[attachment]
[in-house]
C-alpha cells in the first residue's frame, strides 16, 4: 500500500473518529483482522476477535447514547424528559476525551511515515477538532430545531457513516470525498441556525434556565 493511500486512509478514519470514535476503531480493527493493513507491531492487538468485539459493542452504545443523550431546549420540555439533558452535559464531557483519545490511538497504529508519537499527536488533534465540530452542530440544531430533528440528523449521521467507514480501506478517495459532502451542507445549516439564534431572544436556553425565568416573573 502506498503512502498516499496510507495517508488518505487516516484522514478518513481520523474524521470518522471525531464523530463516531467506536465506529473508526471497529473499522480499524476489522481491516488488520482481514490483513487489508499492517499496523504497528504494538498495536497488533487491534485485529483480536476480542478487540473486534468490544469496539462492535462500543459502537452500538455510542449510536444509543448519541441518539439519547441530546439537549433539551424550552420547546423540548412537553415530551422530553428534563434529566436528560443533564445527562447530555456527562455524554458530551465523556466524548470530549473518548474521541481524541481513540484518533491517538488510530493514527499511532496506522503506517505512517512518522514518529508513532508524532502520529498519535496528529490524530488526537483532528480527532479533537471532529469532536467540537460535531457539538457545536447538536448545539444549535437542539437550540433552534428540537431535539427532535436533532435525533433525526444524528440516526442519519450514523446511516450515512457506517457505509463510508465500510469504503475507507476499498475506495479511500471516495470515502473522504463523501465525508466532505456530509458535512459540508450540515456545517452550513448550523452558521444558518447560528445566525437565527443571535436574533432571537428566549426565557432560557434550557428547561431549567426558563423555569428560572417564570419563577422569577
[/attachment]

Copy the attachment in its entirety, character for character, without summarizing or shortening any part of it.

[in-house]
C-alpha cells in the first residue's frame, strides 16, 4: 500500500473518529483482522476477535447514547424528559476525551511515515477538532430545531457513516470525498441556525434556565 493511500486512509478514519470514535476503531480493527493493513507491531492487538468485539459493542452504545443523550431546549420540555439533558452535559464531557483519545490511538497504529508519537499527536488533534465540530452542530440544531430533528440528523449521521467507514480501506478517495459532502451542507445549516439564534431572544436556553425565568416573573 502506498503512502498516499496510507495517508488518505487516516484522514478518513481520523474524521470518522471525531464523530463516531467506536465506529473508526471497529473499522480499524476489522481491516488488520482481514490483513487489508499492517499496523504497528504494538498495536497488533487491534485485529483480536476480542478487540473486534468490544469496539462492535462500543459502537452500538455510542449510536444509543448519541441518539439519547441530546439537549433539551424550552420547546423540548412537553415530551422530553428534563434529566436528560443533564445527562447530555456527562455524554458530551465523556466524548470530549473518548474521541481524541481513540484518533491517538488510530493514527499511532496506522503506517505512517512518522514518529508513532508524532502520529498519535496528529490524530488526537483532528480527532479533537471532529469532536467540537460535531457539538457545536447538536448545539444549535437542539437550540433552534428540537431535539427532535436533532435525533433525526444524528440516526442519519450514523446511516450515512457506517457505509463510508465500510469504503475507507476499498475506495479511500471516495470515502473522504463523501465525508466532505456530509458535512459540508450540515456545517452550513448550523452558521444558518447560528445566525437565527443571535436574533432571537428566549426565557432560557434550557428547561431549567426558563423555569428560572417564570419563577422569577